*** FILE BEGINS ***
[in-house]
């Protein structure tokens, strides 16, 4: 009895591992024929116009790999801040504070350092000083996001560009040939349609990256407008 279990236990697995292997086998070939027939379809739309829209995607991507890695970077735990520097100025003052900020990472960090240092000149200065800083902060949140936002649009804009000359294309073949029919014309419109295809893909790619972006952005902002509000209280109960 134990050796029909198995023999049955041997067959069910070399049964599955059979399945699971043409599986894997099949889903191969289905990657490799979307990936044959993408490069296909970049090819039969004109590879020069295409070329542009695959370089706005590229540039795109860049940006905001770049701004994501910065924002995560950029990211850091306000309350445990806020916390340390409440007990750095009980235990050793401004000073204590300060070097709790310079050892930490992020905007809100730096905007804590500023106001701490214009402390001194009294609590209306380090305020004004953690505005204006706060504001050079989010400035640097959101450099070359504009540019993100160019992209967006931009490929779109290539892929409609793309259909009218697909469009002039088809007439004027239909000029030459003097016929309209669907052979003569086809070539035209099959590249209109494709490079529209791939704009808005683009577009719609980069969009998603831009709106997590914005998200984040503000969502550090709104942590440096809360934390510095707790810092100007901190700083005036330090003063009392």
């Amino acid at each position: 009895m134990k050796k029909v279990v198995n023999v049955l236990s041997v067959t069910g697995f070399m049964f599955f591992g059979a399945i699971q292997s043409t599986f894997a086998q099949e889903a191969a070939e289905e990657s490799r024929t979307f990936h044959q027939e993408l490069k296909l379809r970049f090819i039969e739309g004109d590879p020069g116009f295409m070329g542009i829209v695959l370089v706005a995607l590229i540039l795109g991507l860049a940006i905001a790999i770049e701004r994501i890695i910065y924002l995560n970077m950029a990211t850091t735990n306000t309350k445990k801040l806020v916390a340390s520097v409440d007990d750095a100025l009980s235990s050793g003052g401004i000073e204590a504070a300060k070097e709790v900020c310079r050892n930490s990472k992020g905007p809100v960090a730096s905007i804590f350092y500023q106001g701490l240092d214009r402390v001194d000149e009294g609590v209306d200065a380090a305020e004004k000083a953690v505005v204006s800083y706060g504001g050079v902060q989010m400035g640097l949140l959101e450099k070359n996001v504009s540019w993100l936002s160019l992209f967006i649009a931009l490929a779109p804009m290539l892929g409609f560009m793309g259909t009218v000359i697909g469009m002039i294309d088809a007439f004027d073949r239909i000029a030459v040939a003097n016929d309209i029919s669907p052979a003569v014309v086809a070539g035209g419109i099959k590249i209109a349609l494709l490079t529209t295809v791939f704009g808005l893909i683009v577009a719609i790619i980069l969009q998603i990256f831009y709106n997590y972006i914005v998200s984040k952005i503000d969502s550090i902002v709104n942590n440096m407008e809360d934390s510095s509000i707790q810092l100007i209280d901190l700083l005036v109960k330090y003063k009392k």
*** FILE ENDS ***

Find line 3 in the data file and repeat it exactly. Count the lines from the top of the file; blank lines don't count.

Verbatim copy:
């Amino acid at each position: 009895m134990k050796k029909v279990v198995n023999v049955l236990s041997v067959t069910g697995f070399m049964f599955f591992g059979a399945i699971q292997s043409t599986f894997a086998q099949e889903a191969a070939e289905e990657s490799r024929t979307f990936h044959q027939e993408l490069k296909l379809r970049f090819i039969e739309g004109d590879p020069g116009f295409m070329g542009i829209v695959l370089v706005a995607l590229i540039l795109g991507l860049a940006i905001a790999i770049e701004r994501i890695i910065y924002l995560n970077m950029a990211t850091t735990n306000t309350k445990k801040l806020v916390a340390s520097v409440d007990d750095a100025l009980s235990s050793g003052g401004i000073e204590a504070a300060k070097e709790v900020c310079r050892n930490s990472k992020g905007p809100v960090a730096s905007i804590f350092y500023q106001g701490l240092d214009r402390v001194d000149e009294g609590v209306d200065a380090a305020e004004k000083a953690v505005v204006s800083y706060g504001g050079v902060q989010m400035g640097l949140l959101e450099k070359n996001v504009s540019w993100l936002s160019l992209f967006i649009a931009l490929a779109p804009m290539l892929g409609f560009m793309g259909t009218v000359i697909g469009m002039i294309d088809a007439f004027d073949r239909i000029a030459v040939a003097n016929d309209i029919s669907p052979a003569v014309v086809a070539g035209g419109i099959k590249i209109a349609l494709l490079t529209t295809v791939f704009g808005l893909i683009v577009a719609i790619i980069l969009q998603i990256f831009y709106n997590y972006i914005v998200s984040k952005i503000d969502s550090i902002v709104n942590n440096m407008e809360d934390s510095s509000i707790q810092l100007i209280d901190l700083l005036v109960k330090y003063k009392k």